Kenneth Burke, founder of the critical method of dramatism, believed that motives and attitudes are constantly generated by individuals as they encounter social situations and material objects in the course of their everyday lives. In The Rhetoric of Emotions, Robert Perinbanayagam proposes that by analysing individuals' experiences, especially through their interaction with creative outlets, we can come to a deeper understanding of how the human mind systematically approaches the emotive process.
The author maintains that individuals use spoken language, and all other forms of symbolism, including art and literature, to elicit social cooperation and emotional understanding, both in regard to the world around them and within themselves. Rhetoric and culture are mechanisms for managing values, behaviour, and emotions. In order to ground this philosophical viewpoint, Perinbanayagam strategically discusses famous novels and paintings to show how individuals construct emotional responses to the rhetorical objects at their disposal.
In addition to the ideas of Burke and George Herbert Mead, the ideas of Max Weber, Georg Simmel, Charles Sanders Peirce, Edmund Husserl, Alfred Schutz, and Erving Goffman are also reflected in this provocative analysis.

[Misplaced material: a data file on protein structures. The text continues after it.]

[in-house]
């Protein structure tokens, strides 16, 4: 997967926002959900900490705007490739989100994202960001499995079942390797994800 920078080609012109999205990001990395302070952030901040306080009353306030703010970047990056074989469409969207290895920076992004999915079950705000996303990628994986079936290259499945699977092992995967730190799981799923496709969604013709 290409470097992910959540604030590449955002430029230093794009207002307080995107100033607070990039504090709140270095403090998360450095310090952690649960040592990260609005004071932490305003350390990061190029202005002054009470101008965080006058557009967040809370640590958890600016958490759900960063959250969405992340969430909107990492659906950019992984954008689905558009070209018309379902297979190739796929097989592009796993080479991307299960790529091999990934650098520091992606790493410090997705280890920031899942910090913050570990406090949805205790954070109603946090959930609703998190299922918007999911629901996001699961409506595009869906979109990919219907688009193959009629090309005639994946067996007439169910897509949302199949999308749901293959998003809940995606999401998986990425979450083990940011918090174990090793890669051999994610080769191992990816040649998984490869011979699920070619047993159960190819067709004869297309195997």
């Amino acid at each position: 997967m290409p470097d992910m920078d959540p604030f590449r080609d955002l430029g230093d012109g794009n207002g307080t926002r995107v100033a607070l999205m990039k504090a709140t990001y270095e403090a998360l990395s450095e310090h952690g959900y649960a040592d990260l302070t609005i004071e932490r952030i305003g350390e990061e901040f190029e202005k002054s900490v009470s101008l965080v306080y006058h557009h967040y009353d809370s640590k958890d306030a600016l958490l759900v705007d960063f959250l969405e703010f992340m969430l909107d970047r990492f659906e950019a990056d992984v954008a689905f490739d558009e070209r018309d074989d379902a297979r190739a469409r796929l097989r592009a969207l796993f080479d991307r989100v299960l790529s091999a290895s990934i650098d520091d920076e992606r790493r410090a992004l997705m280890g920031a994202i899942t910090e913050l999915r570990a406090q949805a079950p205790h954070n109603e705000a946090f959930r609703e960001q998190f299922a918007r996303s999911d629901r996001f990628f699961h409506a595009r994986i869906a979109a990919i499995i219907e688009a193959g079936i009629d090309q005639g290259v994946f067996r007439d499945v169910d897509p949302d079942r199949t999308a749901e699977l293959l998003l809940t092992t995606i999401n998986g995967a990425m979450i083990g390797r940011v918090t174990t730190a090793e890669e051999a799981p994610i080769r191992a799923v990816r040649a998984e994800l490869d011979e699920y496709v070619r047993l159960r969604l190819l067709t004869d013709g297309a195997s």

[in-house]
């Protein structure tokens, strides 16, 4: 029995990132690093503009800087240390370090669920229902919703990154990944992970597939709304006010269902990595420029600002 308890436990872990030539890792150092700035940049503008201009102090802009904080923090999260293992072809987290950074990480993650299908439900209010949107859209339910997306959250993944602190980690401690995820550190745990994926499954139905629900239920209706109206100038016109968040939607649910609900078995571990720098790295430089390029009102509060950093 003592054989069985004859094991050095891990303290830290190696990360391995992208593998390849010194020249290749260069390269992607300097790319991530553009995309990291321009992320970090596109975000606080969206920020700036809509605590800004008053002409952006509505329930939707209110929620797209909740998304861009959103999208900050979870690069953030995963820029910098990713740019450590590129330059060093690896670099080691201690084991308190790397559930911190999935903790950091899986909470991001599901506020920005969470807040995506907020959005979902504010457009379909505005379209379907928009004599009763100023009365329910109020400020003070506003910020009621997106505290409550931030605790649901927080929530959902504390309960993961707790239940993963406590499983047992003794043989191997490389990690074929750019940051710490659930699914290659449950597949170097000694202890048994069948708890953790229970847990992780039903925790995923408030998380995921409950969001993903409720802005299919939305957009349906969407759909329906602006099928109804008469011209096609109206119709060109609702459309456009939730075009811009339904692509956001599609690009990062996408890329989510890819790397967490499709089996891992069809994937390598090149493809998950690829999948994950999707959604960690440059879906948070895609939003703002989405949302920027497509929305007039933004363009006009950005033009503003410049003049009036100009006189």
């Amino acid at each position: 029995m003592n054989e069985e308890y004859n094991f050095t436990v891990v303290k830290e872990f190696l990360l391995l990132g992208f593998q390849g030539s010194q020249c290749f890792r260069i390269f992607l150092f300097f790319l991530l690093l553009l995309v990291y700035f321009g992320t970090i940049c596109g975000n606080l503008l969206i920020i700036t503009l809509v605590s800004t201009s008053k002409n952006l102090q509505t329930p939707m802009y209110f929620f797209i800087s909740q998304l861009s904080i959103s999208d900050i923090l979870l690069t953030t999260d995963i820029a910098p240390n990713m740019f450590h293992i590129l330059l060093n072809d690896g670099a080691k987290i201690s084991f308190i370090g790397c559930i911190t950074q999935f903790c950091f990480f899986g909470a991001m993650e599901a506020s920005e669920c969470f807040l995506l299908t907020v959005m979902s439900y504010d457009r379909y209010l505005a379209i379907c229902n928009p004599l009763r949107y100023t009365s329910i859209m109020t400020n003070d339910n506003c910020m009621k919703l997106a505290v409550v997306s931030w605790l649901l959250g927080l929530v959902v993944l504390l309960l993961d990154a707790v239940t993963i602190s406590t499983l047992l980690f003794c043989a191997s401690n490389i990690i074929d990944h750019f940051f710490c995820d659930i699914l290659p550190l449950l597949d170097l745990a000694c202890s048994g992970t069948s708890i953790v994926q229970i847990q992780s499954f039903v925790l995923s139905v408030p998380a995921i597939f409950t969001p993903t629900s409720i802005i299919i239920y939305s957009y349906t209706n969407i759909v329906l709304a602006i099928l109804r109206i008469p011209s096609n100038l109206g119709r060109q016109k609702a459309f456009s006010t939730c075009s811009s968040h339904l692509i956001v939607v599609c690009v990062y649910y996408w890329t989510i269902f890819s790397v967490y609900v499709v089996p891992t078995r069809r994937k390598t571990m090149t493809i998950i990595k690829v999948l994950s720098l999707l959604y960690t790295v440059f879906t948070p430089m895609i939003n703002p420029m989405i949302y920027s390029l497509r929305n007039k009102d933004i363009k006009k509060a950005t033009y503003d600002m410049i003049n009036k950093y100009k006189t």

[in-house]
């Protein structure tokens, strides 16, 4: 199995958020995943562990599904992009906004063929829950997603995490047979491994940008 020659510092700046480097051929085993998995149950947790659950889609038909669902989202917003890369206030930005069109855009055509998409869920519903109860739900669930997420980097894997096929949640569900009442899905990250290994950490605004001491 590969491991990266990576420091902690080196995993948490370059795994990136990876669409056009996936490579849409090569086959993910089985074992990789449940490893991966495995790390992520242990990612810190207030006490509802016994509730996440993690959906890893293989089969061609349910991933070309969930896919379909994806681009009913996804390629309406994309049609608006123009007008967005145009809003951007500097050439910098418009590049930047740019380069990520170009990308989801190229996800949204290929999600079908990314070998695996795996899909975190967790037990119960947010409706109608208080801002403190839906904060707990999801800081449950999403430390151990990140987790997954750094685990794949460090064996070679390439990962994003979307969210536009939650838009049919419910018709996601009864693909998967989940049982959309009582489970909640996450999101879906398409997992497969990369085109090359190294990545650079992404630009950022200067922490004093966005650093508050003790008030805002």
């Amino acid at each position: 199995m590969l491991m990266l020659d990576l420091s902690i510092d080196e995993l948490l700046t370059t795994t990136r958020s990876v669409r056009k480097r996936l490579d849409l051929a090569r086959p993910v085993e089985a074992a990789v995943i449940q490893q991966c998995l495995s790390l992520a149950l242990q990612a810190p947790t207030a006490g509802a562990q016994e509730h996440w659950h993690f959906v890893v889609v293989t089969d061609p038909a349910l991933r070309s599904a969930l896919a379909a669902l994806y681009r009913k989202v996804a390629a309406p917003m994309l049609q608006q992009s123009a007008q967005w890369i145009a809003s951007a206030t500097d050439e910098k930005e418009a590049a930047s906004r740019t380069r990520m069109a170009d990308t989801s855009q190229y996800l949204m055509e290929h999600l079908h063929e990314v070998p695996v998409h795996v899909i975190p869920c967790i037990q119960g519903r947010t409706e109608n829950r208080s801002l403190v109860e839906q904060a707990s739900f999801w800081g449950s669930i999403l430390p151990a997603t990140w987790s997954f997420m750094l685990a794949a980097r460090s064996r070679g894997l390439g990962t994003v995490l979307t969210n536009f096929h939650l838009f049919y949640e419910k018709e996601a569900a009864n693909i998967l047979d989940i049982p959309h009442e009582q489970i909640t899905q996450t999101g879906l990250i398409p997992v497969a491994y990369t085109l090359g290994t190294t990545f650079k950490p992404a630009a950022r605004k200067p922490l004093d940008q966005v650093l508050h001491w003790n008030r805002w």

'The author writes on a grander scale and has achieved considerable respect within the symbolic interaction-ist community by doing so…I am in fact enthusiastic about this fasci-nating work, and I hope that others will not only read it, but also explore more deeply the enchantments within the grand interhuman caverns where Perinbanayagam, in this and many other volumes, has scattered the light of his imagination.'
Robert Wade Kenny, University of Pittsburgh, Symbolic Interaction
1 The Rhetorical Attitude
2 Acts, Scenes, and Emotions
3 Identity and Emotions in Dialogue
4 The Dialogic of Madness: Quantum Mechanics, Mirror Neurons, and Emotions
5 Identity and the Dialogic of Looking, Reading, and Watching
6 Revels and Raptures